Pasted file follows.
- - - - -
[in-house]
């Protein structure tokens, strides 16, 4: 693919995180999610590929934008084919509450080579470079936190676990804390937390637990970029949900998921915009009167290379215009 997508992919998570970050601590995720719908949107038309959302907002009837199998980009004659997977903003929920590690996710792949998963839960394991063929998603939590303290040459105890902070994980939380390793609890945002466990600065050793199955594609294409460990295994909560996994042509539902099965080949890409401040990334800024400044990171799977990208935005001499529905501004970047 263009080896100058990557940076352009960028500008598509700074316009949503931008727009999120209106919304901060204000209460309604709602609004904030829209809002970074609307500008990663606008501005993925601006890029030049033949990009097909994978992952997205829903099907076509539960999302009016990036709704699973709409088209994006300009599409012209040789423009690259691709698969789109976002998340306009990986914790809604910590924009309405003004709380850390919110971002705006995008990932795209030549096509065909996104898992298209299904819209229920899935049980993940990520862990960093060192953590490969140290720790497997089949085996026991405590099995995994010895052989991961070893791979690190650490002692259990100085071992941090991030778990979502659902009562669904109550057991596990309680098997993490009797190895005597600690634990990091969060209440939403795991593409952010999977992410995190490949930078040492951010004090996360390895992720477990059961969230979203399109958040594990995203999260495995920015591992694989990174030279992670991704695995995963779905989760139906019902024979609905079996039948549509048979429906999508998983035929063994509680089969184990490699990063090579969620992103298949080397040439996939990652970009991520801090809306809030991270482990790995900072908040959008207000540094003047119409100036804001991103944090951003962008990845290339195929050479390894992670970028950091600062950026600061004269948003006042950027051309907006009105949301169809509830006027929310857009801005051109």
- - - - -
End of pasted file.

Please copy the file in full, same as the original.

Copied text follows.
[in-house]
């Protein structure tokens, strides 16, 4: 693919995180999610590929934008084919509450080579470079936190676990804390937390637990970029949900998921915009009167290379215009 997508992919998570970050601590995720719908949107038309959302907002009837199998980009004659997977903003929920590690996710792949998963839960394991063929998603939590303290040459105890902070994980939380390793609890945002466990600065050793199955594609294409460990295994909560996994042509539902099965080949890409401040990334800024400044990171799977990208935005001499529905501004970047 263009080896100058990557940076352009960028500008598509700074316009949503931008727009999120209106919304901060204000209460309604709602609004904030829209809002970074609307500008990663606008501005993925601006890029030049033949990009097909994978992952997205829903099907076509539960999302009016990036709704699973709409088209994006300009599409012209040789423009690259691709698969789109976002998340306009990986914790809604910590924009309405003004709380850390919110971002705006995008990932795209030549096509065909996104898992298209299904819209229920899935049980993940990520862990960093060192953590490969140290720790497997089949085996026991405590099995995994010895052989991961070893791979690190650490002692259990100085071992941090991030778990979502659902009562669904109550057991596990309680098997993490009797190895005597600690634990990091969060209440939403795991593409952010999977992410995190490949930078040492951010004090996360390895992720477990059961969230979203399109958040594990995203999260495995920015591992694989990174030279992670991704695995995963779905989760139906019902024979609905079996039948549509048979429906999508998983035929063994509680089969184990490699990063090579969620992103298949080397040439996939990652970009991520801090809306809030991270482990790995900072908040959008207000540094003047119409100036804001991103944090951003962008990845290339195929050479390894992670970028950091600062950026600061004269948003006042950027051309907006009105949301169809509830006027929310857009801005051109």